The Bowdoin College Museum of Art Presents Three Special Fall Exhibitions Focusing on Photography’s Role in Imaging Daily Life in the Modern Era
Exhibitions Highlight Seminal Artists of the 20th and 21st Centuries Including Robert Frank, Adi Nes, Shirin Neshat, Dorothea Lange, and Richard Misrach, as well as Work by Amateur Portrait Photographers
This fall, the Bowdoin College Museum of Art (BCMA) will present three special exhibitions that explore the role of photography in articulating identity politics on both a personal and global level. Ranging from a focused exhibition of works by canonical photographer and documentarian Robert Frank, to the group exhibition Art and Resolution, 1900 to Today, exploring how visual artists represent and address conflict through the 20th century, to “Where Do I Go from Here?” Snapshots of Twentieth Century Life, a survey of amateur portrait photographs donated to the museum by American vernacular photography collector Peter Cohen, the Museum’s fall exhibitions demonstrate how photographers from a diverse array of backgrounds, periods, and perspectives have used the medium to negotiate identity and capture the world around them, from the monumental to the ordinary.
“From the mid-nineteenth-century to the present day, photography has played an important role in how both artists and citizens understand their identities as individuals and as members of a community,” notes BCMA Co-Director Anne Goodyear.
“We are thrilled to present three exhibitions that explore different ways of understanding who we are and the world we live in through the lens of a camera,” continues Museum Co-Director Frank Goodyear. “Through collaborations with students and faculty to organize these exhibitions and the exceptional program of related events, our fall programming harnesses the creative and intellectual resources of the Bowdoin community to shed light on some of the pressing issues of our time.”
Robert Frank: Sideways
September 15, 2016 to January 29, 2017
Robert Frank: Sideways highlights the work of one of the most influential photographers of our era. While best known for his seminal series The Americans (1958), the exhibition at Bowdoin brings together a selection of nearly 50 rarely seen photographs from 1947, the year the artist first moved to the United States from Switzerland, to 1961, when he was featured in his first major museum exhibition.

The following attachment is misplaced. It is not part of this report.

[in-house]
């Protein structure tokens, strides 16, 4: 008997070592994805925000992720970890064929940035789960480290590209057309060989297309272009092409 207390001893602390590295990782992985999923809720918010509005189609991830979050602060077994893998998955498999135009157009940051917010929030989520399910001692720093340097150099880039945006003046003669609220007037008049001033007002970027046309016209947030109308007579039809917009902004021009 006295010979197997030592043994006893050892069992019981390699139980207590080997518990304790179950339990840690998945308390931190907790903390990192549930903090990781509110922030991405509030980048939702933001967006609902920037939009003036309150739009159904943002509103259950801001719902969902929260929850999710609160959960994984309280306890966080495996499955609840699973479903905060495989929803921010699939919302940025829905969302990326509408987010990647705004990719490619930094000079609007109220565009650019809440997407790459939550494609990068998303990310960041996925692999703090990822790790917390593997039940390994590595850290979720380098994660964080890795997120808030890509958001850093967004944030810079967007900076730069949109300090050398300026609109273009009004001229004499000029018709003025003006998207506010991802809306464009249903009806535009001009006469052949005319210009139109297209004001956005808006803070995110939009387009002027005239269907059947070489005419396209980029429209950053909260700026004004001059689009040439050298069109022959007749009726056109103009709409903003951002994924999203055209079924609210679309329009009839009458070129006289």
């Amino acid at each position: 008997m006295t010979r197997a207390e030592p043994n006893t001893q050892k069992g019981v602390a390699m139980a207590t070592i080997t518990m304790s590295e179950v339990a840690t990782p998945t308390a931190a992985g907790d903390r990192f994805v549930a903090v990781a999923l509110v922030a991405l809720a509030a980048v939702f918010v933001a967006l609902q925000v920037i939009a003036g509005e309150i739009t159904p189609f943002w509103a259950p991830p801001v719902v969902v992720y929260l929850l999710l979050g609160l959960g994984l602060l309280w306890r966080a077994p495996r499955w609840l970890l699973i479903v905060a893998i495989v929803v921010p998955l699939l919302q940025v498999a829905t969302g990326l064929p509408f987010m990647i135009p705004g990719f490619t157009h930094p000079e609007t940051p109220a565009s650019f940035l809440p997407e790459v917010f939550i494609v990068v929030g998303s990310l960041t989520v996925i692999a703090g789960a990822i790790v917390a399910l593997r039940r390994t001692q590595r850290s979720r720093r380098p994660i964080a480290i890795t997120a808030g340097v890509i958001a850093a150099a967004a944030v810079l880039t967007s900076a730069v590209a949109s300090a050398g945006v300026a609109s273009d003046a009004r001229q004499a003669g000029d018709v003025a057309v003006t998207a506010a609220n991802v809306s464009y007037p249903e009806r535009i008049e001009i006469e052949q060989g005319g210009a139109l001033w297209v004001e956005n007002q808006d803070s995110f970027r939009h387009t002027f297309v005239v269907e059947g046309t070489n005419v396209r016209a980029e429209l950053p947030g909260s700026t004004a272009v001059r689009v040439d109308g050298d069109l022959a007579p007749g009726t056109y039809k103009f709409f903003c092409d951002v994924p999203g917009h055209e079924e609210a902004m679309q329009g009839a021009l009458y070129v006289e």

The exhibition explores the development and evolution of Frank’s characteristic style—including his use of low light, pioneering focal strategies, and unconventional cropping—which revolutionized contemporary photography and understanding of the photographer’s relationship with the larger world. Including photographs taken in Europe, South America, and the United States, the exhibition reveals an artist focused on capturing the broadest scope of the world’s moments, people, and sites—from a soldier at a funeral in South Carolina, to a museum exhibition in New York, to Richard Nixon in 1960.
The exhibition is curated by Bowdoin faculty members Michael Kolster, associate professor of art, and Russ Rymer, visiting writer-in-residence, with the assistance of students from spring 2016 seminars Writing Creative Nonfiction Through Photography and Documentary Photography.
“Where Do I Go From Here?” Snapshots of Twentieth Century Life
November 3, 2016 to January 1, 2017
“Where Do I Go From Here?” Snapshots of Twentieth Century Life showcases works from a recent major gift to the Museum’s collection donated by vernacular photography collector Peter Cohen. Selected by student curator Estefanía Chávez-Flores ’17, the exhibition brings together 150 photographs from the gift of approximately 300 works to explore how amateur photographs circumvented and, at times, unsettled assumptions about the definition of portraiture. Through likenesses of family, friends, and themselves, these practitioners experimented with their sense of identity through photography and liberated the medium from its studio past, introducing a new chapter in photographic history.
Art and Resolution, 1900 to Today
November 15, 2016 to April 16, 2017
Art and Resolution, 1900 to Today examines the dual meaning of resolution—as both ‘coming into view’ and ‘overcoming conflict’—through works that touch on the pressing social and political issues of the 20th and 21st centuries. Bringing together approximately 150 highlights from the Museum’s permanent collection and many recent acquisitions, Art and Resolution includes works across media, with a focus on print and photography portfolios, which visualize resolution and its conceptual underpinnings and seek to act as agents of reconciliation through visual culture. Including photographs by artists such as Dorothea Lange, Richard Misrach, Robert Rauschenberg, Shirin Neshat, and Adi Nes, the exhibition presents artistic responses to a range of global issues including climate change, world wars, financial ruin, and the violation of human rights.
Curated by Andrew W. Mellon Post-Doctoral Curatorial Fellow Ellen Tani, highlights of Art and Resolution include a breakout section of large-format color photographs by Israeli artist Adi Nes from the 2012 series The Village, as well as two photographs by Shirin Neshat. These portraits by Neshat, entitled Ghada and Sayed from her series Our House Is on Fire, were taken by Neshat after the Arab Spring and were given to the Museum in 2016 as part of the Robert Rauschenberg Foundation’s initiative to engage university students in cross-cultural discussion on gender and national identity.